There was more resistance in 1944 when the government reintroduced the military draft for young Nisei men. Many of them went into the Army but 300 decided to resist — including 40 from Minidoka — as long as their parents were still incarcerated, the film explains. The Minidoka resisters were convicted of draft evasion and served up to three and a half years at the McNeil Island Penitentiary in Washington.

The U.S. government also formed the 442nd Regimental Combat Team as a segregated military unit to fight in Europe, and they fought valiantly to become the most decorated unit of its size in Army history.

Many people, mostly young Nisei who passed the so-called “loyalty questionnaire,” were allowed to leave the camps for other areas away from the West Coast. By 1945, only 8,000 people remained at Minidoka, according to the film.

Even after the war ended, many Japanese Americans feared returning to the West Coast because of anti-Japanese violence, especially in California, the film notes. There were a few exceptions — some Nikkei from Bainbridge Island and Juneau, Alaska, were welcomed back to their homes after the war.

Nevertheless, the Japanese community remained divided — many Nisei who served in the 442nd RCT hated the “No-No Boys” and draft resisters of conscience, while families of the resisters were often mistreated by fellow Nikkei. “I couldn’t go to church anymore,” a woman laments in the film.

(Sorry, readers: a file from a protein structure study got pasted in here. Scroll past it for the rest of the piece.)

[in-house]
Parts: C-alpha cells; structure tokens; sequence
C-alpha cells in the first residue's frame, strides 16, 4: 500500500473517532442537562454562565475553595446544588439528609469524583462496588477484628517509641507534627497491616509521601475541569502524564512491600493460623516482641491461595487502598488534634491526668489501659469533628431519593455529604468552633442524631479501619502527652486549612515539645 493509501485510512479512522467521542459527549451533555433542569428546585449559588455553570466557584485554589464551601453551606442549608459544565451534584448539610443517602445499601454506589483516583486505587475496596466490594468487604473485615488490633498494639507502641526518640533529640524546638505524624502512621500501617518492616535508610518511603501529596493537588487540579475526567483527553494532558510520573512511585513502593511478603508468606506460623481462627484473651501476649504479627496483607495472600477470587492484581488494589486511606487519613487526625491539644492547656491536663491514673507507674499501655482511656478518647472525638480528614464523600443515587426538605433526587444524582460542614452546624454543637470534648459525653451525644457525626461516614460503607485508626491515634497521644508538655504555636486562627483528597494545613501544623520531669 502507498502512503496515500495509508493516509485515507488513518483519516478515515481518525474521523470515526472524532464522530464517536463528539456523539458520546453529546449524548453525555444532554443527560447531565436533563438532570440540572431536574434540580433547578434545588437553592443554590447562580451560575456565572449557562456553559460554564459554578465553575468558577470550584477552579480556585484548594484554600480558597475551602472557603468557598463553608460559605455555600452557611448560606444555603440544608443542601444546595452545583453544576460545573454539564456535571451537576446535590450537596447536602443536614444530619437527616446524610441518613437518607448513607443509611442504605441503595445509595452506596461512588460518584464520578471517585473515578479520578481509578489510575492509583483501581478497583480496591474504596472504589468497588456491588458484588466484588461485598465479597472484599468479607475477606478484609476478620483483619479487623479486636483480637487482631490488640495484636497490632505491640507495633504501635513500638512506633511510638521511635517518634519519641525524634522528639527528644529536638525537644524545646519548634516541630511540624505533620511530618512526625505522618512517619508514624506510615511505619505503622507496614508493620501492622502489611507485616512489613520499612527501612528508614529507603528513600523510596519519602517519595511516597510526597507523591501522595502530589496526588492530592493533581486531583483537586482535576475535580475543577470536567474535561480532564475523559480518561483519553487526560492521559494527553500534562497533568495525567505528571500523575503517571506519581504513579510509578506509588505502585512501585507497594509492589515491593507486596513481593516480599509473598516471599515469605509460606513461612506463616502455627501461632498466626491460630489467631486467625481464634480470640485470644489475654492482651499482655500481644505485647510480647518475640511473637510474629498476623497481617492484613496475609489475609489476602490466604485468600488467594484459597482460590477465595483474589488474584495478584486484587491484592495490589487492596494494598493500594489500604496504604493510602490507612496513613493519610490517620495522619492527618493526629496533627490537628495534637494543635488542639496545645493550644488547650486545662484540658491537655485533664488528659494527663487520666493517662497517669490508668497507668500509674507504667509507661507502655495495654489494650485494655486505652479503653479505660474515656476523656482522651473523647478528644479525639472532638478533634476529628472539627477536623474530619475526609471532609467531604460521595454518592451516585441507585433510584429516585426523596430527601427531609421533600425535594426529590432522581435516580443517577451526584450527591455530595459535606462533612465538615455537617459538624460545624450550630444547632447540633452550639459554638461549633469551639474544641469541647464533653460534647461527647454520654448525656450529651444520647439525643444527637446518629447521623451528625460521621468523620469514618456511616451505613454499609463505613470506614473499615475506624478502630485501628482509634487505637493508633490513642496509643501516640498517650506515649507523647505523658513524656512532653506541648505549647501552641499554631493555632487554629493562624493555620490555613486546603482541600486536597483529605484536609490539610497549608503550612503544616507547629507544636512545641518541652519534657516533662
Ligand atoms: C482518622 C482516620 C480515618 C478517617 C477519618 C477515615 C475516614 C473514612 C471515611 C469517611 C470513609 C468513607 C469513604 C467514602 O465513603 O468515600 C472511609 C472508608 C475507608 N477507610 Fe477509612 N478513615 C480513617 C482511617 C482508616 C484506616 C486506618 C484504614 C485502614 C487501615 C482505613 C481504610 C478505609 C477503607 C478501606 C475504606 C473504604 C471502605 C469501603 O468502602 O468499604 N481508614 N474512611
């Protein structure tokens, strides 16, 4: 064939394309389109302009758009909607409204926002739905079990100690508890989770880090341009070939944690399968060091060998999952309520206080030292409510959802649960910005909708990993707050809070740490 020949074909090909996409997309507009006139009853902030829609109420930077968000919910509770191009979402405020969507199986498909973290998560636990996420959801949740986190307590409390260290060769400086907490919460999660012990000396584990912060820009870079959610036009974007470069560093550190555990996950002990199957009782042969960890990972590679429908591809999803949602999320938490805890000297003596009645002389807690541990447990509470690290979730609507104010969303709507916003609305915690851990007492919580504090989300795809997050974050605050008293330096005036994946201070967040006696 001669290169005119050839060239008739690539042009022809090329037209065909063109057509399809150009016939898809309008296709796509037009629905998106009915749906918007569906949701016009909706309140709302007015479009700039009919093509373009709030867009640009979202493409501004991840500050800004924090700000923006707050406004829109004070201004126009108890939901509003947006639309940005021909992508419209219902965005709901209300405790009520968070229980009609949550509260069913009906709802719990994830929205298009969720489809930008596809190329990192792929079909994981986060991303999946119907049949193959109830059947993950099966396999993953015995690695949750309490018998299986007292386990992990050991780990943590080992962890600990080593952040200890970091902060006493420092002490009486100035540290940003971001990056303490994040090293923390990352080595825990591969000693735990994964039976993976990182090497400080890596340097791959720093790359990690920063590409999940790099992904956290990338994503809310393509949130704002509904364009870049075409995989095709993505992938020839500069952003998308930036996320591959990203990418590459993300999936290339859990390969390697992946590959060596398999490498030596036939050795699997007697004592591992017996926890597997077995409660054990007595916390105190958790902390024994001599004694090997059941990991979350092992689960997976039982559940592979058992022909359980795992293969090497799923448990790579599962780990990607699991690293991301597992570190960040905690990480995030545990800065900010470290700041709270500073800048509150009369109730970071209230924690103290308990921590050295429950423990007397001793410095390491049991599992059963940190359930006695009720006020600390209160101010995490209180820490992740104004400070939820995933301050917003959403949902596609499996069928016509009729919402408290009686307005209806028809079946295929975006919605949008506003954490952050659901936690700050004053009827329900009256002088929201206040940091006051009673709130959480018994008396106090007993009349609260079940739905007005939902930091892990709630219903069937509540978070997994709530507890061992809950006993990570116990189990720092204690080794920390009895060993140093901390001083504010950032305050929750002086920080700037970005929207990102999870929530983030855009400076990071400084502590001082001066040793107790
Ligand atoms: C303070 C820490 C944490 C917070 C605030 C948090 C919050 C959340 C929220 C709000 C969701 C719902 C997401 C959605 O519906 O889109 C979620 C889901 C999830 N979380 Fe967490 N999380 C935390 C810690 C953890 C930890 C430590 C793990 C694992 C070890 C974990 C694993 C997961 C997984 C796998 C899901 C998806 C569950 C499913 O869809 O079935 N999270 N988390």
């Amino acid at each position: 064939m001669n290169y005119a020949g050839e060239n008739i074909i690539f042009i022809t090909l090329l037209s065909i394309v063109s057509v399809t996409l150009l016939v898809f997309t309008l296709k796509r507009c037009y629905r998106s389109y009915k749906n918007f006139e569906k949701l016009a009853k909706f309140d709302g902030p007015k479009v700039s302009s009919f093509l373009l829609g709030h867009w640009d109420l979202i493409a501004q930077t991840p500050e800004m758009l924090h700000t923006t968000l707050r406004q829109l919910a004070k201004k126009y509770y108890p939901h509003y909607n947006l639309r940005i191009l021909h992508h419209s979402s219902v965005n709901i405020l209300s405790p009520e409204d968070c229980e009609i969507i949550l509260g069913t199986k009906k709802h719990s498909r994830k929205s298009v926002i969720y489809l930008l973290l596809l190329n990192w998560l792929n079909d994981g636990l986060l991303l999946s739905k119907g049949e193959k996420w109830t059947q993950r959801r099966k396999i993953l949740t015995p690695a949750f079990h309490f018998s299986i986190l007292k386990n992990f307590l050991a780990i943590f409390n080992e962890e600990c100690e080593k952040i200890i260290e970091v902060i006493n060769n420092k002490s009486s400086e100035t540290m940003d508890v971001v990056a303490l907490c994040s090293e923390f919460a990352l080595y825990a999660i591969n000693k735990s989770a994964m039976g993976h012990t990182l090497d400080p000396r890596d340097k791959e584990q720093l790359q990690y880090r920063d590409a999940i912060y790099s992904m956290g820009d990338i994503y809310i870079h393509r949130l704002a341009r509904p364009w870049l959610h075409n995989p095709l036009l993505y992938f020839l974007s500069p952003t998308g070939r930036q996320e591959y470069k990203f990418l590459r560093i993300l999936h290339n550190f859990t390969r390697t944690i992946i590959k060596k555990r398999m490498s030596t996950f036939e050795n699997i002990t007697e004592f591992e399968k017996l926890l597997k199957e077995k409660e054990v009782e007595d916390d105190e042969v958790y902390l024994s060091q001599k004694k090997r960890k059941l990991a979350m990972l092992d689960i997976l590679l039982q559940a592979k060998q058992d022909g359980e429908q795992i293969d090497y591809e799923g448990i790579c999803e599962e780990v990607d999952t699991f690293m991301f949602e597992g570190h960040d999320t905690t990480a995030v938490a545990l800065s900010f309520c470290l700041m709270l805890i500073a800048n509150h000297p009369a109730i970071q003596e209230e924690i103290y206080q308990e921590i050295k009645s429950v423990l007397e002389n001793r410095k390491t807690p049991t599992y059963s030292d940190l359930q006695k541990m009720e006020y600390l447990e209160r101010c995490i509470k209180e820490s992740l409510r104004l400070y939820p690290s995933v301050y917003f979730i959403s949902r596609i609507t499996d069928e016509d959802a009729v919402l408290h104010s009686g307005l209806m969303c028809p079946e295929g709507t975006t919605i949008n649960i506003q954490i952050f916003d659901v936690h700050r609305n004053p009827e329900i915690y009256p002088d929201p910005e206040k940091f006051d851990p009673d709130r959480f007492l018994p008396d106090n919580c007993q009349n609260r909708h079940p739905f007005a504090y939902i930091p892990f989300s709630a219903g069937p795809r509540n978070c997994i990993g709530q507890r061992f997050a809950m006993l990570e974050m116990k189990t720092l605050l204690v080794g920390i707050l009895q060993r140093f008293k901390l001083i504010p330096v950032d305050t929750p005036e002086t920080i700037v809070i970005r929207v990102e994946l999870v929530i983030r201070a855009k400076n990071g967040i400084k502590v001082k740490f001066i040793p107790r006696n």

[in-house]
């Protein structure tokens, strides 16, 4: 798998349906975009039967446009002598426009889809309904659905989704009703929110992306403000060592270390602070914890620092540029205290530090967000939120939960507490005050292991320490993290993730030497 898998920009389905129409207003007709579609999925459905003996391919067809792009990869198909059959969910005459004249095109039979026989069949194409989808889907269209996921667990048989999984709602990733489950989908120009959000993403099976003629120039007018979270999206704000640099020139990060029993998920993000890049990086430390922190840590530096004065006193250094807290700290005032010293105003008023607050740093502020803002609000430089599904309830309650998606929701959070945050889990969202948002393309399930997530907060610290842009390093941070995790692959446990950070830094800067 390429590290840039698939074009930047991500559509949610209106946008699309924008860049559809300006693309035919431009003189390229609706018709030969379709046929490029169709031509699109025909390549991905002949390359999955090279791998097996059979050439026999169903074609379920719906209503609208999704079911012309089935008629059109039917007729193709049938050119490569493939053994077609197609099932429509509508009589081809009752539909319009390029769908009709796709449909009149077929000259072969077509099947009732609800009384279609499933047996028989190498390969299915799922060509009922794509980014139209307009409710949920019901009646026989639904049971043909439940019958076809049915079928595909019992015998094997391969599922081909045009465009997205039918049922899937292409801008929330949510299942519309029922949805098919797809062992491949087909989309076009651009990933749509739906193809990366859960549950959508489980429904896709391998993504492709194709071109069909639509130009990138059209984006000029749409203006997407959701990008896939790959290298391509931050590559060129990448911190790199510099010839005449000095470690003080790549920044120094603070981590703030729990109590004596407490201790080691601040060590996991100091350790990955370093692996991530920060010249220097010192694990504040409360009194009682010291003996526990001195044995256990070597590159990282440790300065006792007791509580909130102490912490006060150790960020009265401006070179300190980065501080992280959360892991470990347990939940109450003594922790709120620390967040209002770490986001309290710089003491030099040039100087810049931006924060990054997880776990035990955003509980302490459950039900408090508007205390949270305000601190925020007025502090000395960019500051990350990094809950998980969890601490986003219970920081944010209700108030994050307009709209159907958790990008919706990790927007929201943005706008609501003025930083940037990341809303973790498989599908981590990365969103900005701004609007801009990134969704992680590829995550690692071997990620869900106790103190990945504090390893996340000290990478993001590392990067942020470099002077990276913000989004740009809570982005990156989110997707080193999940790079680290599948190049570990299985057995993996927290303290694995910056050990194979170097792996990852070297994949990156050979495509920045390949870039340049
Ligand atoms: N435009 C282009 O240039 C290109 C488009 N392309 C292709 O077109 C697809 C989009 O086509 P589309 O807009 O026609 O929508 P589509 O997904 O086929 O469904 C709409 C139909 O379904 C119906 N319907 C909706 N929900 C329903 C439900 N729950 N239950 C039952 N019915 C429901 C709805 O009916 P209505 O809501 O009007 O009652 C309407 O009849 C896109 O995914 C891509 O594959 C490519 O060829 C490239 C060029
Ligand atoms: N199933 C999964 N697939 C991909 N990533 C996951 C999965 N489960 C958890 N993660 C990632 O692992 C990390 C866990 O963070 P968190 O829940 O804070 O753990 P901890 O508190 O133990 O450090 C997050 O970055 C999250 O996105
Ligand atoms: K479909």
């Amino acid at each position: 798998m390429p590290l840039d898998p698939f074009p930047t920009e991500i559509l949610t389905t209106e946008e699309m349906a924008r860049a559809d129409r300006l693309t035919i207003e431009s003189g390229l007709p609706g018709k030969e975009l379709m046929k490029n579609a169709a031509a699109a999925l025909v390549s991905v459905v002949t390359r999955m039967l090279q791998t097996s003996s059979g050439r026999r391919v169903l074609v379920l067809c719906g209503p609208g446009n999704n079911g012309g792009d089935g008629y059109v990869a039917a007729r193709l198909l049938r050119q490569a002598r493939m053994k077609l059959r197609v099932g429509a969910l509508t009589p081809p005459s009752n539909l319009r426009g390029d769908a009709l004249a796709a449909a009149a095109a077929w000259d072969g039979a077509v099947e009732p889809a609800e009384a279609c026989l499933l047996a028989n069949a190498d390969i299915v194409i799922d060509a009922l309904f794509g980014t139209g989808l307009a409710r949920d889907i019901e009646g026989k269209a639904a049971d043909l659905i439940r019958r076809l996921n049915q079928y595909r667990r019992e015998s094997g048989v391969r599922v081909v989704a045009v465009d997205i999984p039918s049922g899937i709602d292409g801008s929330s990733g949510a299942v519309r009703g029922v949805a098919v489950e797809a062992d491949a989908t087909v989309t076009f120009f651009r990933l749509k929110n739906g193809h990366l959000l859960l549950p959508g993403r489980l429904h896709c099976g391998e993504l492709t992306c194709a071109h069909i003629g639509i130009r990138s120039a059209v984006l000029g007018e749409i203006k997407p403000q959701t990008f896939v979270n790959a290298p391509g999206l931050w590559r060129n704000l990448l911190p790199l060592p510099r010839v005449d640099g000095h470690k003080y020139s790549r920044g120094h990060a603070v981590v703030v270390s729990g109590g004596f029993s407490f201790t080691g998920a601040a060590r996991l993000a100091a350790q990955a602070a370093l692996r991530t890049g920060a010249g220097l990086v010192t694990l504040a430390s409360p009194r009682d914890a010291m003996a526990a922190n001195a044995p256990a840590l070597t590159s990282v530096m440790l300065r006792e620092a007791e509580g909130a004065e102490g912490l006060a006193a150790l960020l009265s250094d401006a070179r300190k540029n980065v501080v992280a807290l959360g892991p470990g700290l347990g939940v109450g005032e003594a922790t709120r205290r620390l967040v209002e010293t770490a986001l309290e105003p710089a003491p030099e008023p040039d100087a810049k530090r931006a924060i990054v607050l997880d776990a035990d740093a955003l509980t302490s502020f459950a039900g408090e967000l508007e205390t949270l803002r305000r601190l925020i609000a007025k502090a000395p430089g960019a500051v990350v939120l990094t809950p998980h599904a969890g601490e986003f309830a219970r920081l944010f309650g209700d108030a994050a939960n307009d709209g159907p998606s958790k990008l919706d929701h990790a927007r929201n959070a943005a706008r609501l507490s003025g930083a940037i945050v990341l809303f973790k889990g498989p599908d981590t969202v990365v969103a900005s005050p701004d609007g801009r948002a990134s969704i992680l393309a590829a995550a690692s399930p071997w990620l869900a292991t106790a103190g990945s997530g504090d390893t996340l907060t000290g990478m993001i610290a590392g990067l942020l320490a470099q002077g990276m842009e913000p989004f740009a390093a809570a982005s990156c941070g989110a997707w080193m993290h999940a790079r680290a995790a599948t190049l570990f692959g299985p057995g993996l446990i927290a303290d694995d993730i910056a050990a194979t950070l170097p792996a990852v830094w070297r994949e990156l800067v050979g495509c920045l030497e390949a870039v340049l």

Many outraged Sansei, who learned belatedly about their families’ wartime experiences, sought justice for the Nikkei victims of the government’s actions by holding Day of Remembrance events — initially in Seattle that attracted 2,000 people in 1978 — to make the public aware of the Nikkei experience. Inspired by the Civil Rights movement of the 1960s and 1970s, the Sansei were instrumental in the fight to gain redress for all Nikkei who were incarcerated. The fight for redress culminated with President Ronald Reagan’s signing of the Civil Liberties Act of 1988 that included an official government apology and compensation of $20,000 for each surviving inmate. Most Issei had died by August 1988.

The vindicated Nikkei now have the moral authority to protest scapegoating of others — Muslims after the 9/11 terrorism — and supporting the immigrant families from Latin America, and their children who were locked in cages, a former prisoner declares in the film.

Only in recent years have people spoken of the trauma experienced by Japanese Americans, says psychotherapist Satsuki Ina, pointing out that many Nisei died early because of suppressed rage. While the film shows a group of Nikkei protesting the mistreatment of immigrants, she points out, “No one stood up for us then. With today’s violation of human rights of immigrants, we have to speak out; we will commit civil disobedience as a way of upholding our values.”

A Cautionary Tale
Producer Banyard, originally from the UK and a resident of Portland, Ore. for more than 25 years, stated via e-mail to the Nichi Bei Weekly that this film grew out of a project for the National Park Service about Minidoka. “We realized that there would be a larger national audience for a Minidoka film; ‘Betrayed’ will be broadcast nationally on public television this May.”